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|Title:||Imagining Nature: Blake's Vision of Materiality|
|Keywords:||Imagining Nature;Blakes Vision|
|Abstract:||This dissertation is the first full-length study to examine William Blake's poetry and designs in light of the eighteenth-century concept of "nature's economy," a view of nature that prefigures twentieth-century ecological discourse by describing all earthly entities as integral parts of a dynamic, interactive system or whole. On the one hand, Blake celebrates the positive ethical potential of this model of existence, for "nature's economy" emphasizes the communal interdependence of all things. On the other hand, Blake is often highly suspicious of this paradigm of nature, for its logic tends reductively to consider individual entities in terms of the functions they perform within larger systemic wholes. In Blake's view, I argue, such instrumentalism raises the problem of interpretive practice. since the scientific or religious "Priesthoods" claiming special knowledge of "whole" systems may invoke holistic views of nature in ways that naturalize culturally constructed modes of political authority. By clarifying Blake's imaginative critique of the relationship between nature (as a cultural concept) and particular modes of governmental ideology. this dissertation challenges the common argument that Blake was unequivocally hostile toward material existence. Chapter One contextualizes Blake's general views of nature in light of his response to the politics of Enlightenment Deism, English industrialism, antinomian and Miltonic theories of creation, and contemporary debates on animal rights. Building on this historical context, Chapter Two examines the relationship between Blake's anthropomorphic symbolism and the instrumentalist politics of pastoralism and gender in The Book ofThe!. By shifting focus to the epic poetry and designs of Milton, Chapter Three argues that Blake's famous critique ofNewtonian science involves not a rejection of materiality per se, but Blake's antinomian opposition to a physical "legalism" that enslaYes both nature and humanity. Chapter Four synthesizes the major concerns of the preceding chapters by analyzing the relationship between the fall of humanity and the fall of nature in Jerusalem's radical Christian mythology, emphasizing the adverse social and enYironmental implications of anthropomorphism, "Patriarchal Religion," and primitiYist modes of identification with nature.|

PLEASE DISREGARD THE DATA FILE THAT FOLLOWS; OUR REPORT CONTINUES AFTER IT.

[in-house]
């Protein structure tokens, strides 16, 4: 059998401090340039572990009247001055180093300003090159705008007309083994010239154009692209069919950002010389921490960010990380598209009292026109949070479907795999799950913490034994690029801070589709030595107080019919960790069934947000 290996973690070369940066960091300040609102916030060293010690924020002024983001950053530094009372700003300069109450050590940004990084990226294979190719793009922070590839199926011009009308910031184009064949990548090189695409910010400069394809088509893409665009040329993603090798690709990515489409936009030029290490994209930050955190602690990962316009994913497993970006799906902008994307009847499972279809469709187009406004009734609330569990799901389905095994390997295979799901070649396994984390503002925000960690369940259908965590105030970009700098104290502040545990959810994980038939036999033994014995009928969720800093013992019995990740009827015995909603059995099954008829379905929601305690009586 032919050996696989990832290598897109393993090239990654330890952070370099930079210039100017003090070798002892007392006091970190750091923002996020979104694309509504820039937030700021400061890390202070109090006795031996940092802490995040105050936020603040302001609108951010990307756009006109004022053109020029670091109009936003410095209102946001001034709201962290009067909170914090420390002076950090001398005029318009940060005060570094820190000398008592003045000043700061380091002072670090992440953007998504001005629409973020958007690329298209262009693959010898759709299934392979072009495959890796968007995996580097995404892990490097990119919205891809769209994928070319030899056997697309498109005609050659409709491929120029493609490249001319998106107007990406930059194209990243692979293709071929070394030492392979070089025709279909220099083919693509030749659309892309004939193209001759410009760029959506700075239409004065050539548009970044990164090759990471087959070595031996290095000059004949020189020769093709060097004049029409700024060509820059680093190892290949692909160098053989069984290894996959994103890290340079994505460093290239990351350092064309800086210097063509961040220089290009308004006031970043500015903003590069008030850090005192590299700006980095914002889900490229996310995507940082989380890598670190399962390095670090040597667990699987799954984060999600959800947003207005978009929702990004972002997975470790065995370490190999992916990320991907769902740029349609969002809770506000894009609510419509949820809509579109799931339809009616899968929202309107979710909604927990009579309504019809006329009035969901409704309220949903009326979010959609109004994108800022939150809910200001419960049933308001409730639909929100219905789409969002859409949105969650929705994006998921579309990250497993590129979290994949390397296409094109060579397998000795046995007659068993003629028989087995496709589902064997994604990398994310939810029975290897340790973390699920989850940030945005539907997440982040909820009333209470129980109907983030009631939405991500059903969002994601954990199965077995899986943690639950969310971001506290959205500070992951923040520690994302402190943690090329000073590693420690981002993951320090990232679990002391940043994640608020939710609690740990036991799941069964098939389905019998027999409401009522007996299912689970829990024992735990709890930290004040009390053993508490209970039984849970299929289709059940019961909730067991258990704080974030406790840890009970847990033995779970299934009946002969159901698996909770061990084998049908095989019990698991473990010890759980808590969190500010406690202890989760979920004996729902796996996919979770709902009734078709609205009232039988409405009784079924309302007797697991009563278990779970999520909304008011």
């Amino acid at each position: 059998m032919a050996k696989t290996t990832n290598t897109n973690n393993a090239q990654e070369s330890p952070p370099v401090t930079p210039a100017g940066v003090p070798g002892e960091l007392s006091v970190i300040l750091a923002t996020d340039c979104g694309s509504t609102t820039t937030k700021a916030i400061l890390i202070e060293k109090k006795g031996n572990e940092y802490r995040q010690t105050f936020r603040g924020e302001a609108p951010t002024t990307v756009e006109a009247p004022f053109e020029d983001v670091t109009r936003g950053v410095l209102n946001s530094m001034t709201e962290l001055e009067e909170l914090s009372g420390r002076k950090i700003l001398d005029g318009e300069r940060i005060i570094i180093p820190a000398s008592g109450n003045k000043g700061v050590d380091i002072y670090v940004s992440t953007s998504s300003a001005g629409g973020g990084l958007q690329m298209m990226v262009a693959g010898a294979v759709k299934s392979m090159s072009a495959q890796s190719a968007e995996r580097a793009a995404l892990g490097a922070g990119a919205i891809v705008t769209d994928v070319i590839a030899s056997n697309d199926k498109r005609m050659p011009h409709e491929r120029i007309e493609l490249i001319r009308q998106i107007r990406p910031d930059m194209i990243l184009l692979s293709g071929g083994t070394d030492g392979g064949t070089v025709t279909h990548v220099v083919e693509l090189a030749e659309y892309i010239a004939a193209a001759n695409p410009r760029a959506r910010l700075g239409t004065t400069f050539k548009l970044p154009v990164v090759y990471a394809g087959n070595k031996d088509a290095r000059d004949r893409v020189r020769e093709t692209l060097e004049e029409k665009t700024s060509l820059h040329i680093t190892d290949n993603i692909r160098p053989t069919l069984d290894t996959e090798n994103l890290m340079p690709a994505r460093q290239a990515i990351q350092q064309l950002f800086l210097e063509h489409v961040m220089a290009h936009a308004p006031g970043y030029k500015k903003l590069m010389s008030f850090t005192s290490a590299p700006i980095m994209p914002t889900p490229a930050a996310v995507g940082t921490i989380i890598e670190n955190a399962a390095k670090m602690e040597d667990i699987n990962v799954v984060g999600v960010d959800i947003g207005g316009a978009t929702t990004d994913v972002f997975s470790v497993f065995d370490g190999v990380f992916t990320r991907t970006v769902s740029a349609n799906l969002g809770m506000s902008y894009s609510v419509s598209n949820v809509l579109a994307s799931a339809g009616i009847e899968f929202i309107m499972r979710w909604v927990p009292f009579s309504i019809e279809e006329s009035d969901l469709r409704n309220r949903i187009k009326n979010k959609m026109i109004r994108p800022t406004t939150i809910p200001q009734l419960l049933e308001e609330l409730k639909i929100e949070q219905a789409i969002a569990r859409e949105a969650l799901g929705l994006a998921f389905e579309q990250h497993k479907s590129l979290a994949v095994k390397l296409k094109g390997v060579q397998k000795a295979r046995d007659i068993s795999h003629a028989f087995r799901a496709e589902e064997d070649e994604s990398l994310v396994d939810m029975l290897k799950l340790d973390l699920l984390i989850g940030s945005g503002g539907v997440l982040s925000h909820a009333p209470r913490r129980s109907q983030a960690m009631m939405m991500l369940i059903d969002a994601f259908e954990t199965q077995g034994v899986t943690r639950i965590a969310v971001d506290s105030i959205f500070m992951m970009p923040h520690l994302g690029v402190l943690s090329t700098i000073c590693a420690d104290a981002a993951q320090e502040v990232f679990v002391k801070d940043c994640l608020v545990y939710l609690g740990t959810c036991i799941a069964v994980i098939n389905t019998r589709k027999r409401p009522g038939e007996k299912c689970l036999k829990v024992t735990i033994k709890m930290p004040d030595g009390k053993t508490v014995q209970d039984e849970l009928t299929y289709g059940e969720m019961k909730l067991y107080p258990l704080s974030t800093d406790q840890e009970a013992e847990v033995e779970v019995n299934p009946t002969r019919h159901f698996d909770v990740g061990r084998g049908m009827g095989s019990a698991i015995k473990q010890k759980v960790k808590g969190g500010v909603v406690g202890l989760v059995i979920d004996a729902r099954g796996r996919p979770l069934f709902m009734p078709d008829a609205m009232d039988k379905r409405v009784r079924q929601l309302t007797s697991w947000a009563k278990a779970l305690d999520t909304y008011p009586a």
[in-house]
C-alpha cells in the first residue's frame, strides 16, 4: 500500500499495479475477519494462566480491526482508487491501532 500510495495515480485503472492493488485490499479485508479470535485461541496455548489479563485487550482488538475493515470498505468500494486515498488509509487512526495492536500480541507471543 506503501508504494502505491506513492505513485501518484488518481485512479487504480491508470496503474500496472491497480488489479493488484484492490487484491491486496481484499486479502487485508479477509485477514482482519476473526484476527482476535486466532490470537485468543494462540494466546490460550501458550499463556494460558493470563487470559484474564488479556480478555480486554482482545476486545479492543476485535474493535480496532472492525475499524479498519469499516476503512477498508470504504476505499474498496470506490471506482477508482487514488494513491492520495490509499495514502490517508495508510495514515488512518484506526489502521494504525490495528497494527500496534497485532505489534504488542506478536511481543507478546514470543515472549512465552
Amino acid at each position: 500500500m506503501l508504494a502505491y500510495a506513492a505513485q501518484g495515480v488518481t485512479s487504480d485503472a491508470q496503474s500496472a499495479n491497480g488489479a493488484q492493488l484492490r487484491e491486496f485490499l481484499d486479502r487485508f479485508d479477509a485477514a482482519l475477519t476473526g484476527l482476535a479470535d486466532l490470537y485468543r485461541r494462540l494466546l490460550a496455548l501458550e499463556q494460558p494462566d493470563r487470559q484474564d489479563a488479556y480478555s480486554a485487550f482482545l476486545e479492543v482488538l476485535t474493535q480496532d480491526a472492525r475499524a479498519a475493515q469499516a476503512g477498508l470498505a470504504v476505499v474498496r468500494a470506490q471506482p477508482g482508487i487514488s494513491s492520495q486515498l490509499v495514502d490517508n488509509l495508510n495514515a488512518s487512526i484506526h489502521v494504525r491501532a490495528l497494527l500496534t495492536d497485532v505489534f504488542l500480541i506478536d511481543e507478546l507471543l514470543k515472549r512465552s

|Appears in Collections:||Open Access Dissertations and Theses|
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